Effect of prenatal and perinatal antibiotics on maternal health in Malawi, Tanzania, and Zambia

Said Aboud, Gernard Msamanga, Jennifer S. Read, Lei Wang, Chelu Mfalila, Usha Sharma, Francis Martinson, Taha E. Taha, Robert L. Goldenberg, Wafaie W. Fawzi

Research output: Contribution to journalArticlepeer-review

Abstract

Objective: We assessed the effect of prenatal and peripartum antibiotics on maternal morbidity and mortality among HIV-infected and uninfected women. Methods: A multicenter trial was conducted at clinical sites in 4 Sub-Saharan African cities: Blantyre and Lilongwe, Malawi; Dar es Salaam, Tanzania; and Lusaka, Zambia. A total of 1558 HIV-infected and 271 uninfected pregnant women who were eligible to receive both the prenatal and peripartum antibiotic/placebo regimens were enrolled. Pregnant women were interviewed at 20-24 weeks of gestation and a physical examination was performed. Women were randomized to receive either antibiotics or placebo. At the 26-30 week visit, participants were given antibiotics or placebo to be taken every 4 hours beginning at the onset of labor and continuing after delivery 3 times a day until a 1-week course was completed. Logistic regression and Cox proportional hazards models were used. Results: There were no significant differences between the antibiotic and placebo groups for medical conditions, obstetric complications, physical examination findings, puerperal sepsis, and death in either the HIV-infected or the uninfected cohort. Conclusion: Administration of study antibiotics during pregnancy had no effect on maternal morbidity and mortality among HIV-infected and uninfected pregnant women.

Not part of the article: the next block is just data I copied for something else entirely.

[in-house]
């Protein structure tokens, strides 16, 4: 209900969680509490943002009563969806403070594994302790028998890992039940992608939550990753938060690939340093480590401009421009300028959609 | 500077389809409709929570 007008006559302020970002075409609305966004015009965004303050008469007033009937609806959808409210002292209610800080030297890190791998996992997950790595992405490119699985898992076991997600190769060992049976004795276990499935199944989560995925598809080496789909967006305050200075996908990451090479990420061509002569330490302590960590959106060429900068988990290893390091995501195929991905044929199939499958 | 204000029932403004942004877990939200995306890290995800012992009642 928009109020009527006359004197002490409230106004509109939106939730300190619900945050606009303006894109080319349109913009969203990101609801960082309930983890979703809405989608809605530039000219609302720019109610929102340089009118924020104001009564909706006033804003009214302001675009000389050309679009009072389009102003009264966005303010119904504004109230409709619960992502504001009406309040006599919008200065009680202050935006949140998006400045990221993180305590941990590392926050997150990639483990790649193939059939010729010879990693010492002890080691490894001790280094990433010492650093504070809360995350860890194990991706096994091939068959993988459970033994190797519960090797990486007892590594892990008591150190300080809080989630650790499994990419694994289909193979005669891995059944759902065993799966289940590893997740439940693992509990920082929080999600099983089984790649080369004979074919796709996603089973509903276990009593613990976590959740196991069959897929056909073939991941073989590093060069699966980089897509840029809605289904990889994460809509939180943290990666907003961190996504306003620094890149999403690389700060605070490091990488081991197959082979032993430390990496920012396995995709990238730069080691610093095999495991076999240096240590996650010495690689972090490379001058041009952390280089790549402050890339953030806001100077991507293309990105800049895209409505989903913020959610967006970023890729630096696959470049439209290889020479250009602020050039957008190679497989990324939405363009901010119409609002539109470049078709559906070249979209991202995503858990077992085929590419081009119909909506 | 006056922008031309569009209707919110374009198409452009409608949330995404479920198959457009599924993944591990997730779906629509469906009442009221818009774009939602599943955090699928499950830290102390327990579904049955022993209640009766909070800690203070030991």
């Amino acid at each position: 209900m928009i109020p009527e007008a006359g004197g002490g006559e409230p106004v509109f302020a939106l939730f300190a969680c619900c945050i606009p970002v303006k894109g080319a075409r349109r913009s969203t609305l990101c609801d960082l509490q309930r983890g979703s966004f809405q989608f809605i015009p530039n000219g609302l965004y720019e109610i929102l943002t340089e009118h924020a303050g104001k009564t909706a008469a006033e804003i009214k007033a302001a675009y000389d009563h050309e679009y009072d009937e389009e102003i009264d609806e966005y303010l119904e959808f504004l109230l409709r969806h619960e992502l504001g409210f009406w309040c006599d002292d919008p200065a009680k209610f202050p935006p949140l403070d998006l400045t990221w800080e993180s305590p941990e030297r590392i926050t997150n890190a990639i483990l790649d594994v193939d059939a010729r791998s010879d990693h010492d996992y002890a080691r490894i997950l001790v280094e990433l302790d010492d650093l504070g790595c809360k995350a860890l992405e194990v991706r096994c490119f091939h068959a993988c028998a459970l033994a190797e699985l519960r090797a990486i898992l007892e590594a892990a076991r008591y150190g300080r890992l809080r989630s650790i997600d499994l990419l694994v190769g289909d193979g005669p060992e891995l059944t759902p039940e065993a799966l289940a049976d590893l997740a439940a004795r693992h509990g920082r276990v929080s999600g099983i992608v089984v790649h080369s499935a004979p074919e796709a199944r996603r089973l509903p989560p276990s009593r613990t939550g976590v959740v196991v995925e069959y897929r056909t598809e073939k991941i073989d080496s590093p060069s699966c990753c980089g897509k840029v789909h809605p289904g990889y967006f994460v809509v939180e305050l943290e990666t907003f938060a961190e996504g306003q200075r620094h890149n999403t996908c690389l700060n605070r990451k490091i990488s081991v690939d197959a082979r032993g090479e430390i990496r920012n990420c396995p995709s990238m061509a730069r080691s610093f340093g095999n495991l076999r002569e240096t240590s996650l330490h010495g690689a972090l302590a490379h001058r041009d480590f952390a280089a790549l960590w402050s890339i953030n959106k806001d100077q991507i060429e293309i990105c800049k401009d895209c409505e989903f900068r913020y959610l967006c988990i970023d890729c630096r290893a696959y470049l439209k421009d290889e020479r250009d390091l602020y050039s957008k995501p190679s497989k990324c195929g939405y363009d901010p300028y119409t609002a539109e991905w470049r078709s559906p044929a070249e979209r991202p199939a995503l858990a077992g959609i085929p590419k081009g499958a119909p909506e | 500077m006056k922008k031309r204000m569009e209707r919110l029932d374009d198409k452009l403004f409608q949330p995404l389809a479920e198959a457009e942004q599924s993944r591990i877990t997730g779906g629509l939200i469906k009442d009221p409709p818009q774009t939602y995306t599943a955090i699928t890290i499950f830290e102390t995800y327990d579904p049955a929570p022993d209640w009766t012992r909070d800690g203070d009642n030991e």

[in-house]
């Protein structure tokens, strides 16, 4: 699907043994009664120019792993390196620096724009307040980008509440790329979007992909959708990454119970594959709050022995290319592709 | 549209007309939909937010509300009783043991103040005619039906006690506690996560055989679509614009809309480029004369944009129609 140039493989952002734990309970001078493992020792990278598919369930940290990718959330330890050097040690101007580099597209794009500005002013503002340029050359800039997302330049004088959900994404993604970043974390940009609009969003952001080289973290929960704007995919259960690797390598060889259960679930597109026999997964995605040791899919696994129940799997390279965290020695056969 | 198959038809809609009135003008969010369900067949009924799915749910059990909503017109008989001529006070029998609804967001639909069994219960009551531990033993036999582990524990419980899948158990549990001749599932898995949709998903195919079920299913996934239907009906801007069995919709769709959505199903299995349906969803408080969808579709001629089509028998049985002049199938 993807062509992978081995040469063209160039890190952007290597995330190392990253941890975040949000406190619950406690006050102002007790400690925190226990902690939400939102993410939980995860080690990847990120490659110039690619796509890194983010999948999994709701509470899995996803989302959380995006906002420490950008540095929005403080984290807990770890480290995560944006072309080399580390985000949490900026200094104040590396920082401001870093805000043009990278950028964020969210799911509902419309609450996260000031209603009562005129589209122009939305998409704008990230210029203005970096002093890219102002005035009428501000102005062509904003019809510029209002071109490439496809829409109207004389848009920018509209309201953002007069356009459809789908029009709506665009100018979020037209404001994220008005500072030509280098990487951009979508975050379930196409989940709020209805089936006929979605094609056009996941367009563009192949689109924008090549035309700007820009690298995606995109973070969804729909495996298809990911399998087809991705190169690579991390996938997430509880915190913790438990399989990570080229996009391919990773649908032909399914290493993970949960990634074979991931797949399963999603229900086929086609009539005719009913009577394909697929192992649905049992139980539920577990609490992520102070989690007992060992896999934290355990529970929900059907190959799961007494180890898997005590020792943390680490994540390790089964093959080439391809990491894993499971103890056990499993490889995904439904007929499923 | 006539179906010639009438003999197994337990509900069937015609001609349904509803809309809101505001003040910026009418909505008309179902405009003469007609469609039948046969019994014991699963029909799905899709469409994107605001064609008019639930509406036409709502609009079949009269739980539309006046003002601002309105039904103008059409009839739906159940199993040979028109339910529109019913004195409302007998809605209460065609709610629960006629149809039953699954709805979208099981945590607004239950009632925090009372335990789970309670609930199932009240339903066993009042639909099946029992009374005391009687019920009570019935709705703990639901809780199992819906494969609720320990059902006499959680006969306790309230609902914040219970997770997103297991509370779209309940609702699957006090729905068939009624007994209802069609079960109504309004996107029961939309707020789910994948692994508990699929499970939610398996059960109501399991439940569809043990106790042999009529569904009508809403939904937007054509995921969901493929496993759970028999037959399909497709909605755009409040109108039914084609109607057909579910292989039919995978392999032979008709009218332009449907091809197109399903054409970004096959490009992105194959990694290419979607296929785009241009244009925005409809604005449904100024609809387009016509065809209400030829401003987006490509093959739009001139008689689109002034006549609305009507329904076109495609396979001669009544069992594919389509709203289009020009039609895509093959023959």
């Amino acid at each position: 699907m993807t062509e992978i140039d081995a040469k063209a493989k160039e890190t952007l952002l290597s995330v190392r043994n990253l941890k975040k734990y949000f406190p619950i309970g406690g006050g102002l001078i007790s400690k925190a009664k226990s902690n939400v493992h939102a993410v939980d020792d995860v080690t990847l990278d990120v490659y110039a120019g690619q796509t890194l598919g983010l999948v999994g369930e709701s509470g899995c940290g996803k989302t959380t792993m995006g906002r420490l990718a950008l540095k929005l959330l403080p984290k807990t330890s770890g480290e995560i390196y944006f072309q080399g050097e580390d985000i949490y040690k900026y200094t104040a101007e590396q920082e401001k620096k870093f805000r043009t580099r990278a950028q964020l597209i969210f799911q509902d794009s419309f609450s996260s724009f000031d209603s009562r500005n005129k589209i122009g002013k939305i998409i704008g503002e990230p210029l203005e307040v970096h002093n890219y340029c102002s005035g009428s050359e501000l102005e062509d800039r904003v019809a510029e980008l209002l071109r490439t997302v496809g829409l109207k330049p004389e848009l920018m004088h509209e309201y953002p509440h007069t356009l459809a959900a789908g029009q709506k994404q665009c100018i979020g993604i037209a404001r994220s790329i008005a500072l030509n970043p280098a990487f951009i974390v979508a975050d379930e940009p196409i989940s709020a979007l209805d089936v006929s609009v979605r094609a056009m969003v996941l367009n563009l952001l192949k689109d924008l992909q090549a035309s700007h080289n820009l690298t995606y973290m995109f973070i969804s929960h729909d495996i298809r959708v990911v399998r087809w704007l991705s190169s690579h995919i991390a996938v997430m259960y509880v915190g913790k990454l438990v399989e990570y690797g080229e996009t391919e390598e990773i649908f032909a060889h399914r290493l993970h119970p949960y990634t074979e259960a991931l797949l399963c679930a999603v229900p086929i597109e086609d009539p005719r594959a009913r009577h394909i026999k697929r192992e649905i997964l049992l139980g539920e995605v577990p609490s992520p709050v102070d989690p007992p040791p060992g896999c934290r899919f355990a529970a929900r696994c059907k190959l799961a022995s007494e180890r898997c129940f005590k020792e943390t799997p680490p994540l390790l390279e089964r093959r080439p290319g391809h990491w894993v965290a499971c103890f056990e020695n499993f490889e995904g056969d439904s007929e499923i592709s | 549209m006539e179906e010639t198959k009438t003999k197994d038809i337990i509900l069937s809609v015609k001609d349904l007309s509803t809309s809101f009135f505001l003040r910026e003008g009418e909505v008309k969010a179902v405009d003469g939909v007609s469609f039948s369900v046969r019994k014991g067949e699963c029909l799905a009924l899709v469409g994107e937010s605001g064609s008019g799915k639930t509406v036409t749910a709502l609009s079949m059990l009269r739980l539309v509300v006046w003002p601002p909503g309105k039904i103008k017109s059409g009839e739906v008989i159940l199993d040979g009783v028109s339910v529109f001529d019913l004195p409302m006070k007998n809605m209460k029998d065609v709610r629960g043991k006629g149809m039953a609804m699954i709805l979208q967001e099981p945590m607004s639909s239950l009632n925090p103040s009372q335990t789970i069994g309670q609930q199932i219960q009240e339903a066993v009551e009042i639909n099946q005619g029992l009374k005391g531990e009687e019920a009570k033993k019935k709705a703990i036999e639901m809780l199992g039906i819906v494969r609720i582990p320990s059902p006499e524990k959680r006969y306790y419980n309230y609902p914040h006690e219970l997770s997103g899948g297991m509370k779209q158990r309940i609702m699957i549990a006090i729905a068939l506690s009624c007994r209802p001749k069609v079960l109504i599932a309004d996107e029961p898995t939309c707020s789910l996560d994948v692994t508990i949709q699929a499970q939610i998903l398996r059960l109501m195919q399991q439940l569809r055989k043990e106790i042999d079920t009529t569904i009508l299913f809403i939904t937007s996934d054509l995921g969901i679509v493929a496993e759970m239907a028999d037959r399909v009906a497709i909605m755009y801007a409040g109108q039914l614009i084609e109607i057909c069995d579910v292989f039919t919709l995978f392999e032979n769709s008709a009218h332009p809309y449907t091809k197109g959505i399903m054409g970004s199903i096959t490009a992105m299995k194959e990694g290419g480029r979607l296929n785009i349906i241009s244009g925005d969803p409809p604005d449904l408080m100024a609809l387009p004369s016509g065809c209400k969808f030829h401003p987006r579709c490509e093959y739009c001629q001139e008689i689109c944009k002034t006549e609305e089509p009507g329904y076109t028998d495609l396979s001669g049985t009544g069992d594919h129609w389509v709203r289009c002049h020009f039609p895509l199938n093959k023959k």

Original languageEnglish (US)
Pages (from-to)202-207
Number of pages6
JournalInternational Journal of Gynecology and Obstetrics
Volume107
Issue number3
DOIs
StatePublished - Dec 2009

Keywords

  • Antibiotics
  • HIV
  • Maternal morbidity
  • Maternal mortality
  • Pregnancy

ASJC Scopus subject areas

  • Obstetrics and Gynecology

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